|El Balaa, Mohamad|
Submitted to: Pancreas
Publication Type: Peer Reviewed Journal
Publication Acceptance Date: 11/12/2003
Publication Date: 3/1/2004
Citation: Holowachuk, S.A., El Balaa, M.F., Gerard, P.D., Buddington, R.K. 2004. Nonparallel secretion of antibacterial activity and and protein in porcine pancreatic juice. Pancreas. 28:e32-e38.
Interpretive Summary: Disease causing and food borne bacterial pathogens are a constant challenge for farmed animals. Through a combination of natural and adaptive immune functions in the gastrointestinal tracts it may be possible to protect against pathogen establishment in the gut and prevent diseases. An important component of the innate responses is the secretion of antimicrobial peptides (AMP) by the pancreas, as pancreatic AMP's appear to have a broad spectrum activity against many bacterial pathogens. Little is known about the regulation and amount of AMP secretions in pancreatic juice. The present study utilized internal antibiotic standard to quantify antibacterial activity in porcine (pig) pancreatic juice. Samples of pancreatic juice were collected at hourly intervals to determine the effect of feeding time and digestive state (pre-feeding, gastric and intestinal phases of digestion, and non-feeding) on the level of antimicrobial peptides. The goal was to determine if the secretion pattern of AMP was always present, induced by a stimulus, or a combination of both. Protein content of samples was measured as an indicator of total peptide secretion. Antibacterial activity was measured using micro titer methods. It was demonstrated that antibacterial activity of pancreatic juice did not correlate with total protein secretions, suggesting alternative signaling pathways. Other scientists will benefit from this research in exploring alternate pathways associated with AMP secretions. Such efforts will lead to formulating diets and treatment strategies, which will enhance animal resistance to pathogens.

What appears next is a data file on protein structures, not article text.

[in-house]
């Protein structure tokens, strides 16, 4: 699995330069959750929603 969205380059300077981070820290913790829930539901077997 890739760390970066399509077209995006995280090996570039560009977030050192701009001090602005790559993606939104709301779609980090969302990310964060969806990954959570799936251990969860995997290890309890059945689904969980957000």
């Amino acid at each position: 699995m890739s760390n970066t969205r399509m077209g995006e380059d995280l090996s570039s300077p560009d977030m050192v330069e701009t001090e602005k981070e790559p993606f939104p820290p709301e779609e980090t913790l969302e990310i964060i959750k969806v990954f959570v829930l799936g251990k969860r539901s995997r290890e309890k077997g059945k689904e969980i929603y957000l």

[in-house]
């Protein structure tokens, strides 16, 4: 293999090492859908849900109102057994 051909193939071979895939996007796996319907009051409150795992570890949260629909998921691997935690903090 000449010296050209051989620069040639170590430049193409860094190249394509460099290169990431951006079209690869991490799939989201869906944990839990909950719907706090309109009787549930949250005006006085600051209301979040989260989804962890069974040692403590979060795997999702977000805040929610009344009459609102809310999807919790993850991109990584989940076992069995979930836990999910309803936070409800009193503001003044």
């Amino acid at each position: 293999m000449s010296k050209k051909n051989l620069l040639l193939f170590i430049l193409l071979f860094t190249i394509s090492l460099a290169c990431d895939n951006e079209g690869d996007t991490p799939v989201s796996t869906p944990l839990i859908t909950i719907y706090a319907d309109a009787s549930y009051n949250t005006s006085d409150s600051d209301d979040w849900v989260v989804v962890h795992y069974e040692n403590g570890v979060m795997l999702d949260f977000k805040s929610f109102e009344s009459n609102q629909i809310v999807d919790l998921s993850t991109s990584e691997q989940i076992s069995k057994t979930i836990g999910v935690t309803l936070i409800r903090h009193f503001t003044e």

Technical Abstract: The antimicrobial activity of exocrine pancreatic juice is an important component of gastrointestinal tract innate defenses, yet little is known about whether secretion is regulated in parallel with digestive enzymes. In this study, we used 8 pigs with pancreatic catheters to quantify antibacterial activity and measure protein content (indicator of enzyme secretion) of pancreatic juice collected hourly from 0700 - 1900, with the animals adapted to being fed at 0800 and 1600. Antibacterial activity in the samples of pancreatic juice was quantified by comparing the growth inhibition of Staphylococcus aureus subsp. Aureus strain ATCC 6538P relative to a known concentration of gentamicin. Antibacterial activity (units/ml and /min) was highest in samples collected 1 hour prior to feeding (equivalent to 0.6 mg gentamicin/ml), declined as the meal was consumed, and was lower (P<0.05) in samples collected while the meals were being digested (0.41 mg gentamicin/ml). Protein content was negatively correlated with antibacterial activity, with protein secretion lower (mg/ml and /min) before feeding, with an increase as the pigs ate and digested the meals (P<0.05). The results indicate that the antibacterial activity in pancreatic juice is not secreted in parallel with protein secretion, suggesting that regulation involves alternative signaling pathways or contrasting responses to shared signals.